If I were a congressman, I think my favorite thing to do would be to have lobbyists buy me expensive lunches. My second favorite thing would be to introduce unreasonable legislation that had zero chance of ever passing. You see, our elected reps get to stand up for whatever industry they prefer, or whichever issue is closest to their heart. This Congress has only passed about 1% of the bills that have been introduced, so if a bill fails, it’s no big deal.
For example, Rep. Nick Rahall (D-WV) prefers to introduce bills dealing with issues he cares a lot about. And Rahall really, really wants coal companies to be allowed to dump their mountaintop removal waste into West Virginia’s streams. See, the Environmental Protection Agency has been issuing fewer permits for valley fills, and without those, it’s harder for mountaintop removal mines to span thousands of acres.
What’s worse, in Rahall’s eyes, is that the EPA once used its power afforded by the Clean Water Act to veto the permit for Spruce mine, a planned 2,200-acre mine in West Virginia. The plan was to bury six miles of high quality streams with more than 100 million cubic yards of coal mine waste. But then the EPA came in and determined that the mine would pose an unacceptable risk to water quality, wildlife and Appalachian communities. After years in court, the EPA’s veto authority has been upheld, and the mine has been stopped.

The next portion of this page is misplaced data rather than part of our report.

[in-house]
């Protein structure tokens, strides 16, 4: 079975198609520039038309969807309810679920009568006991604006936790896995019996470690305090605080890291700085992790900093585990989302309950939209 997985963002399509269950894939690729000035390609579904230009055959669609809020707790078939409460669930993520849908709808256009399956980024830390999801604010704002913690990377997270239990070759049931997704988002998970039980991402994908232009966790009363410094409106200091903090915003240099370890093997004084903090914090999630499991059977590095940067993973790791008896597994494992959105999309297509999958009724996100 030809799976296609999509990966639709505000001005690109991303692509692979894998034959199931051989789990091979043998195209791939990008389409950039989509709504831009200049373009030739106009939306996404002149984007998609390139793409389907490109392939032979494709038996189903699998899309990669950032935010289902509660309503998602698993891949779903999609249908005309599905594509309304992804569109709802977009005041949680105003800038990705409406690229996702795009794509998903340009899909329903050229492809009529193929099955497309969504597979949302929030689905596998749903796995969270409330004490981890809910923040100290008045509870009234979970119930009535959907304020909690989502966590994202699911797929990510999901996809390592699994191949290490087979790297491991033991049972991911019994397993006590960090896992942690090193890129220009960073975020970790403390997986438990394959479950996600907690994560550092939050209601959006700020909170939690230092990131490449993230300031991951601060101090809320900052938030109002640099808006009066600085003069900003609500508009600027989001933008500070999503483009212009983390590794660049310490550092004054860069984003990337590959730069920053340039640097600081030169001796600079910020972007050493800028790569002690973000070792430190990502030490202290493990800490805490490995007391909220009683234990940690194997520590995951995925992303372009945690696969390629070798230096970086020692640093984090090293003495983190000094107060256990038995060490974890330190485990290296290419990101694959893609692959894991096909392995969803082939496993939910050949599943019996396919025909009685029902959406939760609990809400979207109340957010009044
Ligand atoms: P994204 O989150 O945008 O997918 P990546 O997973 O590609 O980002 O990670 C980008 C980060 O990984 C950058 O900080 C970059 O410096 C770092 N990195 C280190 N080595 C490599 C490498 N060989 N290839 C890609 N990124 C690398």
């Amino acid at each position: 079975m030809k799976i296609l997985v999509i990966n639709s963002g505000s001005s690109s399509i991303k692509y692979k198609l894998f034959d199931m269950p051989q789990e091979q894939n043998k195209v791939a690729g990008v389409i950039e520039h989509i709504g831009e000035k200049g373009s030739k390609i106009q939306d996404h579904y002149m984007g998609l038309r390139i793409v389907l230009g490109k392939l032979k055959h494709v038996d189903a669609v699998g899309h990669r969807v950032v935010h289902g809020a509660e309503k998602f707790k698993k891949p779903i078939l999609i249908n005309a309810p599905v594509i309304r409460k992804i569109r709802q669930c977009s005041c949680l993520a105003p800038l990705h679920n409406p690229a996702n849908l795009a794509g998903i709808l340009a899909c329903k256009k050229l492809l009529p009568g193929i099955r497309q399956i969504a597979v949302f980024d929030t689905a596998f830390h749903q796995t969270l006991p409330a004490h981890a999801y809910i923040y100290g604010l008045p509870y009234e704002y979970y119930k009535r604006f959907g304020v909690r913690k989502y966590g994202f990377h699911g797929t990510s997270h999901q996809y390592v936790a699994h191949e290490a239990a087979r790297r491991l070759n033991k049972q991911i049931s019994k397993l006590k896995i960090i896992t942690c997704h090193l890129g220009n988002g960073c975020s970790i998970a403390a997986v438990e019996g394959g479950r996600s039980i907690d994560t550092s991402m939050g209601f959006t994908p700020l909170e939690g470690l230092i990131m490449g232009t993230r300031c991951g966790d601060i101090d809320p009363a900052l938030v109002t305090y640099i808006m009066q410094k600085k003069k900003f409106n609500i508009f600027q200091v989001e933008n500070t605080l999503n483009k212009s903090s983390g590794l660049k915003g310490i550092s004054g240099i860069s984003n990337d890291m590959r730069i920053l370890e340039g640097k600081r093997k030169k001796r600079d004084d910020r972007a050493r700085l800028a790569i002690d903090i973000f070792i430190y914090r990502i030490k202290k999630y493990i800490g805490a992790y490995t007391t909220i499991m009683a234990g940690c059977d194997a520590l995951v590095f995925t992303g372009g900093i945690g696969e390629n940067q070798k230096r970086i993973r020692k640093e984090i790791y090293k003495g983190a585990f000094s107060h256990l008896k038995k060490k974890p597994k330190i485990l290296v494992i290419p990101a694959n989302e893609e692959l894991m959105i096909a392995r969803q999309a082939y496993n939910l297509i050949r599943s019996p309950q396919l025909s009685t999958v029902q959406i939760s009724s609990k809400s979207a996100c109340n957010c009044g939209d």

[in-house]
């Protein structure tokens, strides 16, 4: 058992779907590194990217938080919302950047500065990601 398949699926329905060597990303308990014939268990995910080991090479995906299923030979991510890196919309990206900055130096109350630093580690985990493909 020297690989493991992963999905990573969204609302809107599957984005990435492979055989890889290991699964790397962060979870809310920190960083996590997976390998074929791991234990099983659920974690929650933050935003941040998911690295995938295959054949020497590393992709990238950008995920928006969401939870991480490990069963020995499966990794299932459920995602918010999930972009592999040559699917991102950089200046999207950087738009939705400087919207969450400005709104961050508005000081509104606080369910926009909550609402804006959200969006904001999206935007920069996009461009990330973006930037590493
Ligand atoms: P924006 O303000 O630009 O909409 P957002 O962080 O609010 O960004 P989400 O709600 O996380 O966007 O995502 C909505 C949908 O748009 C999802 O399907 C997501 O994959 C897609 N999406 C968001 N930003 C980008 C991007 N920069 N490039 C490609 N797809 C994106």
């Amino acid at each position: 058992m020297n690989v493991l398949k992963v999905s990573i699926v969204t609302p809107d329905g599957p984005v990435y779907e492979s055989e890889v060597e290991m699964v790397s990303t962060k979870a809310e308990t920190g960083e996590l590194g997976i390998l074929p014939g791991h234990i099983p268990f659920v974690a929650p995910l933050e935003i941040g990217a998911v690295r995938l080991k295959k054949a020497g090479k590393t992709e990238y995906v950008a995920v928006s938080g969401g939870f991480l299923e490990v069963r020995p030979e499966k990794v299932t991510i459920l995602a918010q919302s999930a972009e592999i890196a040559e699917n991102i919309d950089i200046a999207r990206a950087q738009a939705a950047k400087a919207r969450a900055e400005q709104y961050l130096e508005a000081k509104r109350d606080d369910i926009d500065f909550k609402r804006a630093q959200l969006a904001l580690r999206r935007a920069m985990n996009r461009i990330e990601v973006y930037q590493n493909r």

In response, Rahall just introduced the “Regulatory Certainty Act of 2014” to confront the EPA’s “increasing aggression against West Virginia coal mining,” and to check the agency’s “ideological zeal.” In more technical terms, the legislation would change the Clean Water Act to take away the EPA’s ability to veto a valley fill permit after an absurdly short 30-day window.
Rahall seems to believe that the EPA is running wild with these vetoes, destroying the U.S. economy in the process. But consider the following: the EPA has had veto power over 404 permits since the passage of the Clean Water Act in 1972. In the past 42 years,it has used this veto power exactly 13 times. There are hundreds of permit applications filed with the EPA every year for purposes ranging from mining to road construction, and the agency has issued a veto less than once every three years. The Obama administration has actually only used its veto authority once. Once!
It doesn’t seem to matter to Rahall that the EPA’s veto authority is a rarely used tool designated for extreme cases. The very possibility that the EPA could stop the biggest, baddest, most destructive mines from plundering Appalachia is apparently too much for him to stomach.
So. instead of standing idly by, Rep. Nick Rahall is wielding his power as a veteran United States congressman by introducing a bill to strip the EPA of its preemptive and retroactive veto power under the Clean Water Act.
The result? Another sheet of paper in a stack of hopeless bills written for political points.